The District is dotted with 328 single-member districts. Every two years, the voters in each district elect a representative to the 40 Advisory Neighborhood Commissions that make up each of D.C.’s eight wards. These commissions, consisting of eight commissioners from each tiny district, lobby the city government on behalf of their constituents, work with business leaders to develop neighborhood-friendly operating plans and aim to preserve the city’s history amid rapid development. They are both small and unheard of, but they are critically important.
But the single-member district governing much of campus – ANC 2A08 – is vacant right now, leaving GW students and residents without a voice. And, because of an obscure rule, the seat cannot legally be filled during the current public health crisis. As members of the D.C. and the GW communities, our role is twofold: We must educate ourselves and each other about the function and role of ANCs in our city, and we must advocate for the the District to allow for a representative to be voted in during the pandemic.
I wouldn’t blame anyone for not knowing about the ANCs. Had I not been employed by an ANC adjacent to 2A, I probably would not either. Their work and role are of interest largely to other government officials, businesspeople and local government nerds like myself. But they are essential – commissioners help decide on zoning issues, the operating policies of businesses like restaurants and bars and the location and size of crosswalks and bike lanes. For example, GW was previously represented by alumnus James Harnett, who called for D.C. to install cross walks and bike lanes. Any student walking along G Street or riding a bike through campus can see this concrete example of what the ANC can do.
ANCs are the most direct link to the city’s vast bureaucracy. As students, we are uniquely lucky to live in a district that assures another student representative in the commission. This gives our student body the power to impact the goings-on of the rest of the District. We must recognize that we currently lack that representative, and then we must work to change it.
Given the uncertain nature of the pandemic, it’s unclear when the current vacancy can be filled. Truthfully, any vacancy is too long, especially one that represents students who have unique needs and living conditions. But working to roll back the rule preventing vacancies from being filled during the pandemic stands to benefit people far beyond campus. There are vacancies across the city, notably in the district containing the D.C. Jail, meaning our currently incarcerated community members are also denied a voice in the city. Advocating for Ward 2 Council member Brooke Pinto and the Board of Elections to fill vacancies during the pandemic is the right thing to do for us as students and for our community.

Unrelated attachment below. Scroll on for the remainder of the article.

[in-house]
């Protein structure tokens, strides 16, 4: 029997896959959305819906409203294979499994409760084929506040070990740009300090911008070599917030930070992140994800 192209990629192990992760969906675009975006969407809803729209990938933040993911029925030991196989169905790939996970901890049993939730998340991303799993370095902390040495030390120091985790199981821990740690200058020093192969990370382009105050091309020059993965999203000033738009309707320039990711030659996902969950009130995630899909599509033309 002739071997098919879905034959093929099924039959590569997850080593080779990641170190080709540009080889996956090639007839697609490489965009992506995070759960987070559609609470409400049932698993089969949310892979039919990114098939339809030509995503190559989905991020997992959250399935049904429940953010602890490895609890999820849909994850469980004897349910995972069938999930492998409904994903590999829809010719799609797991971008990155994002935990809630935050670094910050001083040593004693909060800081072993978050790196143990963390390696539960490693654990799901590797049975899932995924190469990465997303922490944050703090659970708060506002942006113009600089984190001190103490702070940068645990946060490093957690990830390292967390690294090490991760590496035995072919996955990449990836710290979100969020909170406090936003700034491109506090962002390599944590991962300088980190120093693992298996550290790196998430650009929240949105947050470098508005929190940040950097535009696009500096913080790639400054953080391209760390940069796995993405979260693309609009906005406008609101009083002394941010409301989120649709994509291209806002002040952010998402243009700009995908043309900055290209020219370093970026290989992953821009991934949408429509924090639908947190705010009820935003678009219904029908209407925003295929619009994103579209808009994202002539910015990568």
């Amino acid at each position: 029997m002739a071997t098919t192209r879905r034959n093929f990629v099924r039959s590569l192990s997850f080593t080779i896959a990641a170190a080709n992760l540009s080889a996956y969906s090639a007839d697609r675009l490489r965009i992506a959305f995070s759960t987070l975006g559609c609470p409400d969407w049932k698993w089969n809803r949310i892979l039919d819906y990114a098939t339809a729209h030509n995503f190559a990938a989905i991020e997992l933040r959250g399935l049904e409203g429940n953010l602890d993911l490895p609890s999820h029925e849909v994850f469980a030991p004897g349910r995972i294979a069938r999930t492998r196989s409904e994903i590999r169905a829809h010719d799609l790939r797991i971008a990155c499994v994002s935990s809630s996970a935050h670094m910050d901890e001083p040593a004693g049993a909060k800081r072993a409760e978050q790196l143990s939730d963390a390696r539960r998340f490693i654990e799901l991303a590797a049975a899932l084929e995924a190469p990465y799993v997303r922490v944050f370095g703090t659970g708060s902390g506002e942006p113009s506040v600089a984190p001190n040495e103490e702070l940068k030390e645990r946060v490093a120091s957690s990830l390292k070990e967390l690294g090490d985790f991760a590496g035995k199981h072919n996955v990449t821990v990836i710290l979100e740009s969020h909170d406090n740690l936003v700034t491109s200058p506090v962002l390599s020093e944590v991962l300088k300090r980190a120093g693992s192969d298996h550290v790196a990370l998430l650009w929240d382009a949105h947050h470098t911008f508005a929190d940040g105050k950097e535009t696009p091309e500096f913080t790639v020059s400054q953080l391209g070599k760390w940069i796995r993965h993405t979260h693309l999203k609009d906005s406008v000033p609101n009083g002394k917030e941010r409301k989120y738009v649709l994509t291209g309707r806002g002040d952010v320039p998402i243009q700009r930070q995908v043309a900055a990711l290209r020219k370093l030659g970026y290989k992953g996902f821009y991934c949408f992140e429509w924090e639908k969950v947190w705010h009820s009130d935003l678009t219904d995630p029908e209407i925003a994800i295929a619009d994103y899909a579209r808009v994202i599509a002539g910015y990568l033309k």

To work to repeal this rule, students could contact Pinto and stress the importance of our representation. Students can also reach out and contact the other ANC representatives, in the hopes that they will also see the importance of representation. Not only is it our right to be represented as D.C. citizens, but this advocacy would mean that other more marginalized members of our community can also gain representation. Having residents of the D.C. Jail represented during a pandemic that has ravaged incarcerated communities could be a lifesaver. For our campus specifically, the need for representation during a period of unrest that has impacted daily operations and the continuing pandemic is compounded by our status as students. A student representative on the ANC would allow students to advocate for progressive policies like defunding the police, ending mass incarceration, helping those experiencing homelessness and pushing for D.C. statehood. We should still have that progressive voice in office even if many students are homebound.
The vacancy in 2A08 does a disservice to the city and does an injustice to the students who are entitled to be represented by one of our own. As students, we must educate ourselves on the importance of this issue and push the D.C. government to allow us to vote in a representative.
Jack Murphy, a senior majoring in philosophy, is a columnist.
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